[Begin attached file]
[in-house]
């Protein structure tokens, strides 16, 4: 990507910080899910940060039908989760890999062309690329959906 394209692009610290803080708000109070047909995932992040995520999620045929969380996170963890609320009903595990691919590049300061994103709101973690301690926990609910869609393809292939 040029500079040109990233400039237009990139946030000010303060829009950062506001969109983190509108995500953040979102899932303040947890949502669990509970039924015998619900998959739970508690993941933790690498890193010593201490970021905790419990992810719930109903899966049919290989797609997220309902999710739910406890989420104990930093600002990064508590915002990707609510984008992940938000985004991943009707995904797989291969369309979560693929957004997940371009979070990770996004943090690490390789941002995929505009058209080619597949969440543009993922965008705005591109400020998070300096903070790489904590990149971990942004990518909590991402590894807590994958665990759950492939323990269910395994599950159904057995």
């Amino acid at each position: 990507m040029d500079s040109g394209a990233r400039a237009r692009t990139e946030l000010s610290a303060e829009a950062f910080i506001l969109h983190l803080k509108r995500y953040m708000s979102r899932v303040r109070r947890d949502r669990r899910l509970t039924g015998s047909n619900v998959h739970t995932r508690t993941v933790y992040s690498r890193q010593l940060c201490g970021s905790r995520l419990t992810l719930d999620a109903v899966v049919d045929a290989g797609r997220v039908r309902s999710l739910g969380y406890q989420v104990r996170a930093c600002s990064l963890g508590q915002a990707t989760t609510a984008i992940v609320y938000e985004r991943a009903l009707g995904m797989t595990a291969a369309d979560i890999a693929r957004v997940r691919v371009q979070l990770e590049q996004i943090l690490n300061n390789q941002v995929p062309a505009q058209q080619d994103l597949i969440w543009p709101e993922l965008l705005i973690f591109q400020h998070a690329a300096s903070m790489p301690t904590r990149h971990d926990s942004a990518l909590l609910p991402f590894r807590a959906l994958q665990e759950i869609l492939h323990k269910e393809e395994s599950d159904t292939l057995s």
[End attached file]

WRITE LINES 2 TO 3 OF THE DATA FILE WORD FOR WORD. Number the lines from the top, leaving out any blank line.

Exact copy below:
């Protein structure tokens, strides 16, 4: 990507910080899910940060039908989760890999062309690329959906 394209692009610290803080708000109070047909995932992040995520999620045929969380996170963890609320009903595990691919590049300061994103709101973690301690926990609910869609393809292939 040029500079040109990233400039237009990139946030000010303060829009950062506001969109983190509108995500953040979102899932303040947890949502669990509970039924015998619900998959739970508690993941933790690498890193010593201490970021905790419990992810719930109903899966049919290989797609997220309902999710739910406890989420104990930093600002990064508590915002990707609510984008992940938000985004991943009707995904797989291969369309979560693929957004997940371009979070990770996004943090690490390789941002995929505009058209080619597949969440543009993922965008705005591109400020998070300096903070790489904590990149971990942004990518909590991402590894807590994958665990759950492939323990269910395994599950159904057995």
């Amino acid at each position: 990507m040029d500079s040109g394209a990233r400039a237009r692009t990139e946030l000010s610290a303060e829009a950062f910080i506001l969109h983190l803080k509108r995500y953040m708000s979102r899932v303040r109070r947890d949502r669990r899910l509970t039924g015998s047909n619900v998959h739970t995932r508690t993941v933790y992040s690498r890193q010593l940060c201490g970021s905790r995520l419990t992810l719930d999620a109903v899966v049919d045929a290989g797609r997220v039908r309902s999710l739910g969380y406890q989420v104990r996170a930093c600002s990064l963890g508590q915002a990707t989760t609510a984008i992940v609320y938000e985004r991943a009903l009707g995904m797989t595990a291969a369309d979560i890999a693929r957004v997940r691919v371009q979070l990770e590049q996004i943090l690490n300061n390789q941002v995929p062309a505009q058209q080619d994103l597949i969440w543009p709101e993922l965008l705005i973690f591109q400020h998070a690329a300096s903070m790489p301690t904590r990149h971990d926990s942004a990518l909590l609910p991402f590894r807590a959906l994958q665990e759950i869609l492939h323990k269910e393809e395994s599950d159904t292939l057995s």